Mr Lawrence was well received but his next project, the rock musical Absolute Beginners (1986) was both a critical and box office disaster. The same year he appeared in the Jim Henson movie Labyrinth, playing the king of the goblins.

Along with numerous appearances as himself, he also appeared in: The Hunger[?], a modern vampire movie, with Catherine Deneuve and Susan Sarandon; Basquiat, a biopic of the artist, in which Bowie played Andy Warhol and Twin Peaks:Fire Walk With Me.

Bowie appears in the 2002 List of "100 Great Britons" (sponsored by the BBC and voted for by the public), alongside such other greats as David Beckham, Aleister Crowley and Johnny Rotten.

Billboard Album Charts for David Bowie (year (link to year in music)/title/chart/highest position)

  • 1973 Aladdin Sane Pop Albums No. 17
  • 1973 Bowie Pin Ups Pop Albums No. 23
  • 1973 Images 1966-1967 Pop Albums No. 144
  • 1973 Space Oddity Pop Albums No. 16
  • 1973 Man Who Sold The World Pop Albums No. 105
  • 1973 The Rise and Fall of Ziggy Stardust and the Spiders from Mars Pop Albums No. 75
  • 1974 David Live Pop Albums No. 8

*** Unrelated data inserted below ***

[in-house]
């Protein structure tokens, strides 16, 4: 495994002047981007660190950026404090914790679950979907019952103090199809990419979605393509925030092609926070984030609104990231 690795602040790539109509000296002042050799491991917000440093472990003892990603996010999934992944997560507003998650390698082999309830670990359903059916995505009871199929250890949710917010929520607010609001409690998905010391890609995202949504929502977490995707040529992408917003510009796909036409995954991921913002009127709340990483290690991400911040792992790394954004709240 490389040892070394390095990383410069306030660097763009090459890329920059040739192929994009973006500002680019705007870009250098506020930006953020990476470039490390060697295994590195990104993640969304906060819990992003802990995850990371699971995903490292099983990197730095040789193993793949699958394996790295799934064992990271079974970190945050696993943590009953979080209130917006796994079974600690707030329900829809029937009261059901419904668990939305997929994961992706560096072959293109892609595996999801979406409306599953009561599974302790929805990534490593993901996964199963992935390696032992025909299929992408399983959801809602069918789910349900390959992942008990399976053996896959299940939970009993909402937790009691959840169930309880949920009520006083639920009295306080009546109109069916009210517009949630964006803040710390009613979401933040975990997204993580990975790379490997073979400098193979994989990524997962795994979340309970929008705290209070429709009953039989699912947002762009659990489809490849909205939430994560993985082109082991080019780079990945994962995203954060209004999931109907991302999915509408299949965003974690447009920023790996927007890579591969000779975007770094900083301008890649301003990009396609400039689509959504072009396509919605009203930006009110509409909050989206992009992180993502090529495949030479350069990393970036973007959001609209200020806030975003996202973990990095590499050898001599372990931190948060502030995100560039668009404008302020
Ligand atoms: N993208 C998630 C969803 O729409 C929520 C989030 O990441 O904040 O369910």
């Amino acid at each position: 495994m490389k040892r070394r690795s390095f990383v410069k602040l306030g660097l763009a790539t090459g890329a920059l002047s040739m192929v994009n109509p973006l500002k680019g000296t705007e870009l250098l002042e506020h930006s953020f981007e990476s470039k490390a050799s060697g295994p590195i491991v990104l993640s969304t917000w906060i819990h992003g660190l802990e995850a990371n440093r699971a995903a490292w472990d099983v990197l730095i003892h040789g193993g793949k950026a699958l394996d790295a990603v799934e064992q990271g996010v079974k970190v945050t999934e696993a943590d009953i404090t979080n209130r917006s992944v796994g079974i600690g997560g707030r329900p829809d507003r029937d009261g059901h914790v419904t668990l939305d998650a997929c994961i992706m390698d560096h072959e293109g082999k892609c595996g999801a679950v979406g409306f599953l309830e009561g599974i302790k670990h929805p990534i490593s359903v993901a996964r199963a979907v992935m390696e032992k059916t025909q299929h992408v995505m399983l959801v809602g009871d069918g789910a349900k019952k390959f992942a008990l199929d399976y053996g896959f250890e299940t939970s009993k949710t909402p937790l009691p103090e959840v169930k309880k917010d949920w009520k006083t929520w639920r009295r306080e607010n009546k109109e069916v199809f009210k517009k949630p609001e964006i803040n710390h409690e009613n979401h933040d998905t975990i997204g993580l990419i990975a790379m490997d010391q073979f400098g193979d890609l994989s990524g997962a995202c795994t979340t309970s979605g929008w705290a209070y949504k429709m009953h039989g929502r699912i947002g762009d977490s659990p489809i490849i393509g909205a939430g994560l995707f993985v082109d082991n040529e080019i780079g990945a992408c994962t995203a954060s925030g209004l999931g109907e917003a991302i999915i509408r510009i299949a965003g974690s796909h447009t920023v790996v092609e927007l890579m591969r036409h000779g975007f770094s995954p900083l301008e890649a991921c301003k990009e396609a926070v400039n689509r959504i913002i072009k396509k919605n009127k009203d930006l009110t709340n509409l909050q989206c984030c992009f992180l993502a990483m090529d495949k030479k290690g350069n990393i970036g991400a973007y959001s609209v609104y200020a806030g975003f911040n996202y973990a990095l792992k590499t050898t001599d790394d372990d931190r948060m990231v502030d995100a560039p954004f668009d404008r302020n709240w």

• 1974 Diamond Dogs Pop Albums No. 5
  • 1975 Hunky Dory Pop Albums No. 93
  • 1975 Young Americans Pop Albums No. 9
  • 1976 Changesonebowie Pop Albums No. 10
  • 1976 Station To Station Pop Albums No. 3
  • 1977 &Heroes& Pop Albums No. 35
  • 1977 Low Pop Albums No. 11
  • 1978 David Bowie narrates Prokofiev's &Peter and The Wolf& Pop Albums No. 136
  • 1978 Stage Pop Albums No. 44
  • 1979 Lodger Pop Albums No. 20
  • 1980 Scary Monsters Pop Albums No. 12
  • 1982 Changestwobowie Pop Albums No. 68
  • 1982 Christiane F. Pop Albums No. 135
  • 1983 Let s Dance The Billboard 200 No. 23
  • 1983 Ziggy Stardust - The Motion Picture The Billboard 200 No. 89
  • 1983 Let s Dance Top R&B/Hip-Hop Albums No. 70
  • 1983 Golden Years Pop Albums No. 99
  • 1983 Let's Dance Pop Albums No. 4
  • 1983 Ziggy Stardust/The Motion Picture Pop Albums No. 89
  • 1983 Let's Dance Black Albums No. 21
  • 1984 Fame And Fashion - David Bowie s All Time Greatest Hits The Billboard 200 No. 147
  • 1984 Let s Dance The Billboard 200 No. 41
  • 1984 Tonight The Billboard 200 No. 11
  • 1984 Ziggy Stardust - The Motion Picture The Billboard 200 No. 124